Lottie Lodge BSc MSc is a sports rehabilitator. She currently works for the military as an exercise rehabilitation instructor. She has previously worked in rugby up to Championship level and has ridden throughout her life across all the disciplines.
Often, riders don’t see themselves as athletes. But, despite this, all disciplines pose significant strength, endurance and cardiovascular challenges to you – just think how demanding maintaining a forward seat around a cross-country course can be, and how your legs can ache after a no-stirrup session in the arena. With this in mind, it makes sense that the fitter you are the better you can maintain your riding performance. The best part? You don’t need to commit to a gym membership to see a difference.
You can begin your session with pre-activation exercises that work a specific area of your body to attune your mind and nervous system to a particular muscle group. For riders, the gluteus medius (GMed) is a muscle that sits on your hip – using a GMed clam, as detailed in programme 1a, to activate this muscle will assist in controlling your pelvis, trunk and lower limb position throughout your workout.
Generally, programmes begin with power exercises, such as box jumps, that require maximum energy output. Follow these with compound lifts – strength exercises that work numerous muscle groups at a time, such as squats. Then, work through isolation exercises that strengthen specific muscle groups where you know you have a weakness, such as leg extensions for quad strengthening.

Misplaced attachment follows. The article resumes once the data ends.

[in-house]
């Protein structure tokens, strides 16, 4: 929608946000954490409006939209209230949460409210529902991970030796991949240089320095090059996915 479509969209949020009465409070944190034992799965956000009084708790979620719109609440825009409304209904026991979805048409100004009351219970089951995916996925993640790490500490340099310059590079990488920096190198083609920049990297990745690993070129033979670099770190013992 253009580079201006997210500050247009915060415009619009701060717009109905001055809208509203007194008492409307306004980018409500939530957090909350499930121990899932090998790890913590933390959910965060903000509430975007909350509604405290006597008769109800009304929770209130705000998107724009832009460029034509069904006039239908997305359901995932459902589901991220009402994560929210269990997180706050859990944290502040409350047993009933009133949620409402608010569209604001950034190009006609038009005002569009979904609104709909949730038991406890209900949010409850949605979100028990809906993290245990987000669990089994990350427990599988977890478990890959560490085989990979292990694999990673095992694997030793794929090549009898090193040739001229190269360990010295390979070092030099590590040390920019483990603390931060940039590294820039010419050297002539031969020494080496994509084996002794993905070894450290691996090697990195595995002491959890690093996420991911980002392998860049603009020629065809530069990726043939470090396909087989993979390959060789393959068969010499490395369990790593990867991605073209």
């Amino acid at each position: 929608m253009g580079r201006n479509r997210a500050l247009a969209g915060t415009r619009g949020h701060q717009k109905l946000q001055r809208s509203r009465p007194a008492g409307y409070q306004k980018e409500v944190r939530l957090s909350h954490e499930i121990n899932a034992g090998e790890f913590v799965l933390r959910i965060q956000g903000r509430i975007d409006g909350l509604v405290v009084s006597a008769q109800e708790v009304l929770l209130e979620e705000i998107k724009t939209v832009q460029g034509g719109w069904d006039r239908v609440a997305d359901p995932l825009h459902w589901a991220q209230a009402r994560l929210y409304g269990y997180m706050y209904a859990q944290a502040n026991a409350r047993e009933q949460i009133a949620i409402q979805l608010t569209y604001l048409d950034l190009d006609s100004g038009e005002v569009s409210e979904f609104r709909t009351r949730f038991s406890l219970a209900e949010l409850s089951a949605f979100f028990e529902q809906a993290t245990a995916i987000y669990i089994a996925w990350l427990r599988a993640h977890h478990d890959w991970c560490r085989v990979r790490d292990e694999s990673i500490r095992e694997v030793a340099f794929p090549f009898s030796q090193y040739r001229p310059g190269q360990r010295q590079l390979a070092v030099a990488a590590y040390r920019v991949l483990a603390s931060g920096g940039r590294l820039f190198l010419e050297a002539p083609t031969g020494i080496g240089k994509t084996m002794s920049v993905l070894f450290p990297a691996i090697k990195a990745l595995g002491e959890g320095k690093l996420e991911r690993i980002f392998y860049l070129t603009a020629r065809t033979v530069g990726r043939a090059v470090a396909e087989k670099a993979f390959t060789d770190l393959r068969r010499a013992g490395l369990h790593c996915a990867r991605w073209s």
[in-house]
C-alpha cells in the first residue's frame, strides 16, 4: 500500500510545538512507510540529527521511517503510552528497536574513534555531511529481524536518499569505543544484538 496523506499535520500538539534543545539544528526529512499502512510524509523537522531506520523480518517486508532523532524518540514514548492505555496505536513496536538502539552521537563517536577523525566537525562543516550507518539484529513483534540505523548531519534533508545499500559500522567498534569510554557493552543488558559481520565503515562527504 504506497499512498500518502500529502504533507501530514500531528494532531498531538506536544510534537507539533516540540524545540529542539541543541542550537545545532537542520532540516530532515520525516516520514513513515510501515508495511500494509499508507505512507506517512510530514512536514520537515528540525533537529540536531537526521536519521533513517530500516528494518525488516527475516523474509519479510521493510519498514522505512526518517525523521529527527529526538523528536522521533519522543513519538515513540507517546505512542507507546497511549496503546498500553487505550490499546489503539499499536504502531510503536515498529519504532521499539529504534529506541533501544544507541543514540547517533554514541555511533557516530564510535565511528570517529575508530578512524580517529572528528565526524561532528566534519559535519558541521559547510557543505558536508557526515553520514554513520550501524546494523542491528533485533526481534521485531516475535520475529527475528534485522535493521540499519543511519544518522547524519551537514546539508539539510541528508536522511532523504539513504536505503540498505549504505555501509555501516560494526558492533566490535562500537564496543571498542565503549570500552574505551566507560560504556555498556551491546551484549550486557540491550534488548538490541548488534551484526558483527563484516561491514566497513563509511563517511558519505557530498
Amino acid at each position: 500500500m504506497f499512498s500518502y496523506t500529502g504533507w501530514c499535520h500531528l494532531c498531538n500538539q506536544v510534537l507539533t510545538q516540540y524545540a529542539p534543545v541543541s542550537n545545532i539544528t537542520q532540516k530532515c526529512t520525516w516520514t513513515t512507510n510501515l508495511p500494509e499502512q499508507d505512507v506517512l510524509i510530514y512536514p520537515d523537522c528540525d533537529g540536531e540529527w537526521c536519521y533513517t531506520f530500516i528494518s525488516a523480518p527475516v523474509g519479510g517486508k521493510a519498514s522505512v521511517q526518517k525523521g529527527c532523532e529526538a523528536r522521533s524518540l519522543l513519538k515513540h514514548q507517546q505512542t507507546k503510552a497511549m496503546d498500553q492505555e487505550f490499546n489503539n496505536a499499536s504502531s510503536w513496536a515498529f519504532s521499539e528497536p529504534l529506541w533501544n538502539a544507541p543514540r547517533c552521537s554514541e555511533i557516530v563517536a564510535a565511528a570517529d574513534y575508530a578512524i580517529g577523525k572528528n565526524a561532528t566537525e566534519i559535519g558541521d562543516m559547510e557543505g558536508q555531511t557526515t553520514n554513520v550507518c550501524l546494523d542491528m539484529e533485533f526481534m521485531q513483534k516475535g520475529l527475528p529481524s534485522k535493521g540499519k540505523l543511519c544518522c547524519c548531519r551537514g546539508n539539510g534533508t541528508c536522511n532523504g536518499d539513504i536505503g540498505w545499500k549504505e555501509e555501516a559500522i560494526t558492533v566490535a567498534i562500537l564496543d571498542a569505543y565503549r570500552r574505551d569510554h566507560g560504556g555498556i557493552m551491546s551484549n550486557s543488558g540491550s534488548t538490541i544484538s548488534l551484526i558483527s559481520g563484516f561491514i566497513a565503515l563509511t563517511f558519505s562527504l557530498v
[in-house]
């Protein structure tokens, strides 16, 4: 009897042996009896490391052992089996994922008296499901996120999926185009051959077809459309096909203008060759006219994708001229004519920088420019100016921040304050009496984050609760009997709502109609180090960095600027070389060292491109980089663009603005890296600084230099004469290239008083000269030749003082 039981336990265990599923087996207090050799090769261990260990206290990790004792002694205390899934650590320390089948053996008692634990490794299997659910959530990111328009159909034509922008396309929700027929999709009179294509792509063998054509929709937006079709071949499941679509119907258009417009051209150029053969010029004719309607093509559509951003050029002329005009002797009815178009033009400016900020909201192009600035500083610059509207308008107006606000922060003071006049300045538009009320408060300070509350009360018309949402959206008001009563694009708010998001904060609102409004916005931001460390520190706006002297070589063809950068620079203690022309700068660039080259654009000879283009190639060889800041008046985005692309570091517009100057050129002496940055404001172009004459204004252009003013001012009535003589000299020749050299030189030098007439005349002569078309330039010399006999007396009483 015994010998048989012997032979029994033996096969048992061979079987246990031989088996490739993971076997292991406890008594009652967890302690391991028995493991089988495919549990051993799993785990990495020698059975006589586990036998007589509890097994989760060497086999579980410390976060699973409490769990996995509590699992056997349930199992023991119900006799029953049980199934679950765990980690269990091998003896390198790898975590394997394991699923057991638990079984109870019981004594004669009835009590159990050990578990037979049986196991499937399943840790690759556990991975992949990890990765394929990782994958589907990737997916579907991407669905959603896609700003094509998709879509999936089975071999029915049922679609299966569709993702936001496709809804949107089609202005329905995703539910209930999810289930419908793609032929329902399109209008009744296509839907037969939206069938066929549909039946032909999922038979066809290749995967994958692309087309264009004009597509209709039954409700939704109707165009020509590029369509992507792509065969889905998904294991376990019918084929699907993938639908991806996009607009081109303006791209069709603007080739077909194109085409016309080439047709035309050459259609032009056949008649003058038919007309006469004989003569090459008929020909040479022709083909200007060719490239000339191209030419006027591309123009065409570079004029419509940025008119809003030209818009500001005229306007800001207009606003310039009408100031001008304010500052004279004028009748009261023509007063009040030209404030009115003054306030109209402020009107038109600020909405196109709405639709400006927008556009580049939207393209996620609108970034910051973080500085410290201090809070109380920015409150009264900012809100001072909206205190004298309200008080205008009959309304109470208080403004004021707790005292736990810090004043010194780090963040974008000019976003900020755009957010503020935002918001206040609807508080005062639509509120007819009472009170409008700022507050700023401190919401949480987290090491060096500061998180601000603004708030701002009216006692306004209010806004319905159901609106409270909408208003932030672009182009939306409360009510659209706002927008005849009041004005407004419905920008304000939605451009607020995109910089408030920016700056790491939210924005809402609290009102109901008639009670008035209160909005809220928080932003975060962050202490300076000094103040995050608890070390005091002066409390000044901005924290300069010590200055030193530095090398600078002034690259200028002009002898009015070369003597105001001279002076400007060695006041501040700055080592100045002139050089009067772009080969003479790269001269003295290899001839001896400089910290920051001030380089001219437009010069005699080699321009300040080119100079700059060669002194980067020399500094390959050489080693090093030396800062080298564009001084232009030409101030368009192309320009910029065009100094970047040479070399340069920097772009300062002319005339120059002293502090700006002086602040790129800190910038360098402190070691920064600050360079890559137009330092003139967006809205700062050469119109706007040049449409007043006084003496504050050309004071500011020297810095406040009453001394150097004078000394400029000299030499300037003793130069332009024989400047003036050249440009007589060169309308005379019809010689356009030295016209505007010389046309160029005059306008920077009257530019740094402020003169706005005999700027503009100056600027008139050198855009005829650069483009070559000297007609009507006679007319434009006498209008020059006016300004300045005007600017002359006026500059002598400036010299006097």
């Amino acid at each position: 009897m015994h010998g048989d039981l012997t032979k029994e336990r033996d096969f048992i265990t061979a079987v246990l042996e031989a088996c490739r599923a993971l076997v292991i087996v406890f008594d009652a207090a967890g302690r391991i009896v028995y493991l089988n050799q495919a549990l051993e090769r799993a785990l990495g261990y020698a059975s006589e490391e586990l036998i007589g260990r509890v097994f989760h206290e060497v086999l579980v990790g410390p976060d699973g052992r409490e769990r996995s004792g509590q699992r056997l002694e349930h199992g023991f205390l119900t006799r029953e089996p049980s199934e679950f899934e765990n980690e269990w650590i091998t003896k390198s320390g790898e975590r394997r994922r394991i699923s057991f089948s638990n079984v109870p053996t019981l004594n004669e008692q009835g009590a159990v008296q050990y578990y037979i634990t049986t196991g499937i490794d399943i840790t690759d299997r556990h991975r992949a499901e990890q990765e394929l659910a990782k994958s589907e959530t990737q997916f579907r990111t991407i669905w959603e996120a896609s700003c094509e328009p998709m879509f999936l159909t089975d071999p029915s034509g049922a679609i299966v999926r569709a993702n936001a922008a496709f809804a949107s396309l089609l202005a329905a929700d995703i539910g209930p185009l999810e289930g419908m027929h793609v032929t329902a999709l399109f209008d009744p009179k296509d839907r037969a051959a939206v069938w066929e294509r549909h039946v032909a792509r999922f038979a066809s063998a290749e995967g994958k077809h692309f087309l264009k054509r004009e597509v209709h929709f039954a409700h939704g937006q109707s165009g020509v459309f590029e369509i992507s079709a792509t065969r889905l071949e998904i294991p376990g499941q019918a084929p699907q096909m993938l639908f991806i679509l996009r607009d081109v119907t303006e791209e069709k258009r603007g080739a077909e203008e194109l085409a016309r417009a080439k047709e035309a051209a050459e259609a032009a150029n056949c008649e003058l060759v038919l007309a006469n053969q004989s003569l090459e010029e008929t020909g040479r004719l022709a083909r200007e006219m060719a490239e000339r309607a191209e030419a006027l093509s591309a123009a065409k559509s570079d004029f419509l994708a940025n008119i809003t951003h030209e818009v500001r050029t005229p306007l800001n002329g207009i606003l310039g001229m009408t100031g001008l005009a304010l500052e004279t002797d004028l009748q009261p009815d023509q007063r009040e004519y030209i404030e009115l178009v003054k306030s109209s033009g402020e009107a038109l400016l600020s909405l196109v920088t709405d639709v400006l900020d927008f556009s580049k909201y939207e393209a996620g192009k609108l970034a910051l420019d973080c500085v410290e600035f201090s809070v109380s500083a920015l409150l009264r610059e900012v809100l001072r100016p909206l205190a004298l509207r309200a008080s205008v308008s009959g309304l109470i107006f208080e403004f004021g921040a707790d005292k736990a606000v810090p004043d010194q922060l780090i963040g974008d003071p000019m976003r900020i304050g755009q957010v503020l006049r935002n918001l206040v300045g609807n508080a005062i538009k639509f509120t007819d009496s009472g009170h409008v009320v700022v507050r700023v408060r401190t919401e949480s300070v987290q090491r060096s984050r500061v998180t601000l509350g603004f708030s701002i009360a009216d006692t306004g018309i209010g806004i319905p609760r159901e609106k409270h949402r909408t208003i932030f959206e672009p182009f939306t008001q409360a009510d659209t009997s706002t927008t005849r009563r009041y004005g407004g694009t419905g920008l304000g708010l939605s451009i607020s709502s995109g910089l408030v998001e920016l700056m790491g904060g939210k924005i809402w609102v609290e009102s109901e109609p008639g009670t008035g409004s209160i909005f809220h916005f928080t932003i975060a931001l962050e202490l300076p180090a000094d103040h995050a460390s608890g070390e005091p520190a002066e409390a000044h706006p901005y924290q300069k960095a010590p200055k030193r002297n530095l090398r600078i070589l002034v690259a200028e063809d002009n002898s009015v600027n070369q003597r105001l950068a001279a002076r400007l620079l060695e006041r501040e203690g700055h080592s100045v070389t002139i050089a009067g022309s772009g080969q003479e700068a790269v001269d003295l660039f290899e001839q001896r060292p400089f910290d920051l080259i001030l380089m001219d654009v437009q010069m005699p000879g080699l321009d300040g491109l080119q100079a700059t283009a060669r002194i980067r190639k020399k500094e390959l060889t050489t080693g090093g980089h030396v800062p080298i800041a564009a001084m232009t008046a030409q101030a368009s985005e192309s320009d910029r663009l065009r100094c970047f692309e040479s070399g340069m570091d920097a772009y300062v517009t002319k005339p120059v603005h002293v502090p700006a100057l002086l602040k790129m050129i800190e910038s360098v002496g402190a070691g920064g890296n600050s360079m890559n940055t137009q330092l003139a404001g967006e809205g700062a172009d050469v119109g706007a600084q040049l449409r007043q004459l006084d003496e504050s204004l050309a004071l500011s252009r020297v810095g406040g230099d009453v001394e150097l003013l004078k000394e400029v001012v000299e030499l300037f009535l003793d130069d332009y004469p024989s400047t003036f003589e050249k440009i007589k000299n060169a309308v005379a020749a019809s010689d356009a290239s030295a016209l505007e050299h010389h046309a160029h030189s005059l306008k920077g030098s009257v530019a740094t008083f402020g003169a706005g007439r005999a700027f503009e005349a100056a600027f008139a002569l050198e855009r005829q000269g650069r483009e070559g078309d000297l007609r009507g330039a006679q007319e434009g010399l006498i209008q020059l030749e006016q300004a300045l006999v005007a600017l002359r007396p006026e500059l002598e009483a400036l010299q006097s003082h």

However you choose to work out, the exercises you pick should reflect your training goals – the tests detailed in Fitter horse, fitter you part one will help you identify weaknesses which form training goals. Training parameters highlighted in Fitter horse, fitter you part two will help you train the specific type of weaknesses – such as muscle strength or endurance – increasing your programme effectiveness.
Here’s an example of one programme you can use…
GMed Clam – 12 reps, three sets and 30 second rest. This is a pre-activation exercise that strengthens the GMed, which works to stabilise the pelvis and trunk and control lower limb position.
How: Lie on your side, keeping your hips stacked and feet touching. Lift your top knee away without rotating trunk. Keep the sets low so you don’t reach early fatigue. If you have a strength deficit, perform an additional set on your weaker side.
Squat variation – 10 reps, four sets and 90 seconds rest. This is a compound lift that strengthens your quads and glutei. It’s great for overall ankle, knee, hip and back health.